It would also appear that less than half a dozen people in government knew much about UK shale until the last few months.

Dec 3, 2012 at 7:53 PM | Registered CommenterDung

Dec 3, 2012 at 5:34 PM | ssat

Interesting link. Five of the 9 tremors in the UK in the last 50 days are over M2.0 ie at least four times as strong as the little Cuadrilla tremblers.

Where are all the enviros running round demanding these tremors be stopped?

Dec 3, 2012 at 7:54 PM | Unregistered CommenterBilly Liar

LOL - been travelling all day and just got to my hotel - OK a response to some of those points :

"Sounds a bit like wind energy technology, Refracktion. Why isn't that described as controversial?"

To some it possibly is - what's your point there TheBigYinJames? Did I say wind was the answer to everything - I don't think I did.

Steve W asks "In what way are we subsidising it? I am assuming that you're not equating tax exemptions (of whatever form they take) as a subsidy (of comparable nature to ROCs or FITs)?"

If Osborne gives it tax breaks that equates to subsidising it - is that so hard to see? You can play at semantics as much as you like. Giving government money away to encourage investment equals a subsidy.

and Steve continues "Where do you see the controversy? As far as I can see it's controversial because it has the potential to deliver decades worth of affordable gas to the consumer, which doesn't sit well with the projections on wind which rely on gas becoming ever more expensive over time."

Well, one reason it's controversial is because of the exaggerated claims made about it. For example people who don't seem to have done sufficient research make unsupportable claims about decades of gas when the current official data from the BGS talks about a total of only 1.5 years supply recoverable over several decades. OK, the new report due out soon may increase that but it will be just as much of a guess as the first estimate - just based on different engineering data. And then there's "affordable" - nobody who does that research believes that shale will have a significant downward impact on energy prices so when people like Don witter on about "dead pensioners" they are just demonstrating the fact that they can't be bothered to research the facts. Before you respond with the US$2 gas price, again do some research. Fracking companies are haemorrhaging money at that price and shutting down production as a result. It will rise again shortly. Sorry Don but it's the truth - ask Deutsche Bank or the CBI. Shale gas in the UK is not going to keep your granny alive. It seems some people on here even claim they people who oppose fracking think that "these sub 0.5 tremors are causes by CO2". Nobody in their right mind would suggest that - it hardly seems worth responding to such inanity. Why can people who support shale gas not argue based on research instead of schoolboy style playground taunts? It's quite depressing to see the level of debate from some of the pro-frackers. Honestly, some of the comments here today make Nick Grealy look like a intellectual heavyweight and that really is quite an achievement :-)

The main controversy really though is around health issues and the potential impact on the environment and the amenity value of the local area which may be caused by a relatively unproven technology - horizontal hydraulic fracturing. These do need to be balanced against what look like a very tenuous benefits case for the local area and the UK as a whole. THAT is what makes it controversial. These may not be serious issues to you, but they are to me because I live in the area.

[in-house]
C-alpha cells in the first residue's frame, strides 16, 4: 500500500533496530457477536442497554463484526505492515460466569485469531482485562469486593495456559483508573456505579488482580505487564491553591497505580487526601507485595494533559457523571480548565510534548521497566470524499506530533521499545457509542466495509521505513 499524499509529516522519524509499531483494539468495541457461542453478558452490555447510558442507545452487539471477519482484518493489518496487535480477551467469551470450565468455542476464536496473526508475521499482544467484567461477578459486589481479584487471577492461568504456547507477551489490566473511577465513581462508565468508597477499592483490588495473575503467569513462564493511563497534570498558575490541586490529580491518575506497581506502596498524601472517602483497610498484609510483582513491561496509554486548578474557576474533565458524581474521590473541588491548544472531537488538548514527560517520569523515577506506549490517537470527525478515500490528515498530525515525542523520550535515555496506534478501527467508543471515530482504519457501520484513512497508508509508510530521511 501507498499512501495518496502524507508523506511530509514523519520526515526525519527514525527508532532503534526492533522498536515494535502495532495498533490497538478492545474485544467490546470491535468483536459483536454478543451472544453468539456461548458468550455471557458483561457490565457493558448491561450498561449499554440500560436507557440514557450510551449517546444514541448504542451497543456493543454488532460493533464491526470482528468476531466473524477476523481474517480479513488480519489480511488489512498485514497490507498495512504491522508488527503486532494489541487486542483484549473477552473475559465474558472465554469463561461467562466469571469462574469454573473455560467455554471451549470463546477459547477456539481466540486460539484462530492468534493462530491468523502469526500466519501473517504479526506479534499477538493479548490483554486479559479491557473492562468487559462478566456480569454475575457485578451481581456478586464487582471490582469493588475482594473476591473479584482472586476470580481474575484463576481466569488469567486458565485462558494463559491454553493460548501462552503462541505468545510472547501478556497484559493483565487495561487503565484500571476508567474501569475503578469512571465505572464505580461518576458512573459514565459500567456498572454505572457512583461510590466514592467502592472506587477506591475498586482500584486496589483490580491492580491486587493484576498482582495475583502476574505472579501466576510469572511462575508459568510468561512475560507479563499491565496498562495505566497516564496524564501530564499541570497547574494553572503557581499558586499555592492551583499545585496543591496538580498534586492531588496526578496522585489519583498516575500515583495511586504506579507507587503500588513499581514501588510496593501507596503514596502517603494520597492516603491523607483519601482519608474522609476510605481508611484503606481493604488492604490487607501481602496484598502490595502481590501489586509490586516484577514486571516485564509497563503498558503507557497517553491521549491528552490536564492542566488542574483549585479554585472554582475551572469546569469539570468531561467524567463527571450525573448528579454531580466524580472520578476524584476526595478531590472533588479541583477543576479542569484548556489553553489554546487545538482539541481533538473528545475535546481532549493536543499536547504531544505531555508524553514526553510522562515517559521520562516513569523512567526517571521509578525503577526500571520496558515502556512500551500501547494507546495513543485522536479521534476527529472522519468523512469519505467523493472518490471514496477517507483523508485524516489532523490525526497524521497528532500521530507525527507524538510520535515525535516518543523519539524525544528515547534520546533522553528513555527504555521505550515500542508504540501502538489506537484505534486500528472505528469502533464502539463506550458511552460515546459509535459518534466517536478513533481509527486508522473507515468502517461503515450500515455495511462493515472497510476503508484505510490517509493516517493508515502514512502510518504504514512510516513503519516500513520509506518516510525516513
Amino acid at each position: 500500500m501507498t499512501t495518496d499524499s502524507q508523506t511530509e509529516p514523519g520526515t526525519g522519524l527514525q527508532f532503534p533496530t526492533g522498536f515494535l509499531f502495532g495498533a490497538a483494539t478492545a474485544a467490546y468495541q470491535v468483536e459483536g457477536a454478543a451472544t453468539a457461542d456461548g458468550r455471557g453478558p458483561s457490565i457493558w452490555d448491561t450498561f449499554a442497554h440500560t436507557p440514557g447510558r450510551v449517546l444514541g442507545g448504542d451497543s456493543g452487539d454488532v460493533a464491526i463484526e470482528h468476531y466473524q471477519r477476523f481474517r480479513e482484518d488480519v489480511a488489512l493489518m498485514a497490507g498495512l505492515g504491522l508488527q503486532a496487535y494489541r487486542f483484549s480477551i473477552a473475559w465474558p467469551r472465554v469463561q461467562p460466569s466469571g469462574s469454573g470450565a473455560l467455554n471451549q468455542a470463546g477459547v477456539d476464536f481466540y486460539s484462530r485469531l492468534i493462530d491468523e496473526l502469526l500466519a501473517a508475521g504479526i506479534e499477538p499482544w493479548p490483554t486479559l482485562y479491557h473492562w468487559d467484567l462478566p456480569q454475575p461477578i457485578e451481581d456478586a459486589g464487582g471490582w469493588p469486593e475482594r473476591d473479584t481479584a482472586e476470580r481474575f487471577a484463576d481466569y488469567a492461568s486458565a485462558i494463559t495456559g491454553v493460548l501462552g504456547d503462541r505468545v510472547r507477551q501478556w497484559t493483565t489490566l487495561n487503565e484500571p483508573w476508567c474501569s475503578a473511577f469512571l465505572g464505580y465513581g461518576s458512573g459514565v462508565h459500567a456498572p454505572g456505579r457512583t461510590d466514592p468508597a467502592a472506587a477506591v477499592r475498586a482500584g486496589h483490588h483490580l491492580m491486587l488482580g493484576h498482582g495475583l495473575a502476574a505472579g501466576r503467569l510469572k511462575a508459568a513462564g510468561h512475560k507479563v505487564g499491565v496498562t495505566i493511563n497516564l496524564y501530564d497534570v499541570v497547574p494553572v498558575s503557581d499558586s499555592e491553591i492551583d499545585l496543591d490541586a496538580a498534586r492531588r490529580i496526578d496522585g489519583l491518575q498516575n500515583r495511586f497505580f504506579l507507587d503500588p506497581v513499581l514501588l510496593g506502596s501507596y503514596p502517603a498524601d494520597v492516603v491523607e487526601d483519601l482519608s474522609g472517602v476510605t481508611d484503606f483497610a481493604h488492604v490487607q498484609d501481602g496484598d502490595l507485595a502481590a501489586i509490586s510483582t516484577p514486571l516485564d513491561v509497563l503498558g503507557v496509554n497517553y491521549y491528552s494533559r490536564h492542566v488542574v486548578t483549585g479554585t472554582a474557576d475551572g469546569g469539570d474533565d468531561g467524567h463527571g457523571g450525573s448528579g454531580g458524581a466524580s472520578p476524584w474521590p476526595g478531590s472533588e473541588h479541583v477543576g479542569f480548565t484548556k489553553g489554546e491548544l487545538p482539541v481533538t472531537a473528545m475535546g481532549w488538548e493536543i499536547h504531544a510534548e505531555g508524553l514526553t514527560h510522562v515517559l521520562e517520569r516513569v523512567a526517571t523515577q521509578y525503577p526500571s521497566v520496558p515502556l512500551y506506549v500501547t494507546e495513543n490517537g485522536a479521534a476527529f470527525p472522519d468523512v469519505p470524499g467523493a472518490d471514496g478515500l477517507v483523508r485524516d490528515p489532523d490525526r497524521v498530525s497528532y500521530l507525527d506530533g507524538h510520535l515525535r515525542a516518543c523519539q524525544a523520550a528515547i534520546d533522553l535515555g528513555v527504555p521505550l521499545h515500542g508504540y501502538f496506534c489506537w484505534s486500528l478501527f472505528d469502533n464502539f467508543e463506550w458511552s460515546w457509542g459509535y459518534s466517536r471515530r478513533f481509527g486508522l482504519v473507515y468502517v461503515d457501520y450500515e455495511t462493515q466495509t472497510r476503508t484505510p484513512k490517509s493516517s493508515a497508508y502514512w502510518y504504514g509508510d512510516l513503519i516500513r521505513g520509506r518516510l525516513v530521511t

Steve W again "Which process risks are you concerned about? The widely ridiculed burning tap syndrome or the massive earthquake potential which could, as far as I understand it, be almost as severe as an eighteen wheeler driving past the front of your house."

Well maybe you should ask my near neighbour who tells me he was standing on a ladder when the tremor hit and only just hung on, and has had cracks appear in his house as a result of the tremor. He's not the only one of course but you don't read about that in the papers for some reason. Maybe 18 wheelers crack houses as well do they? As to "massively ridiculed methane in water" ask yourself why Cuadrilla have changed their statement about the impossibility of water contamination from methane on their web site. Read their site now. However hard the industry tries to debunk the constantly emerging evidence coming from the States and elsewhere it just keeps coming. Here's a challenge for you all - watch Truthland - the industry's answer to Gasland and don't laugh once all the way through. You won't be able to even if you do support fracking because it is simply so lame that it is sphincter clenchingly embarrassing to watch . If that's "massive ridicule" then bring it on - let's have plenty more of that because we could do with a laugh here on the Fylde :-)

Les Johnson says "I am assuming that companies like Cuadrilla has done its homework, and there is enough gas for the company to make money. " Well Les, you might assume that but it seem that neither Cuadrilla nor AJ Lucas have an real clue how much gas there may be to drill. This is a HUGE problem for them. The press at the weekend reported that

"Allan Campbell, AJ Lucas's CEO admitted to investors that the company cannot yet place a potential financial value on its assets in Lancashire: "The next stage of Bowland exploration and development has been carefully planned but, in reality, it is of little consequence in a value creation context until we can flow the wells, observe decline curves, and estimate the total recoverable resource etc … This cannot happen until we are given permission to recommence hydraulic fracturing activities.""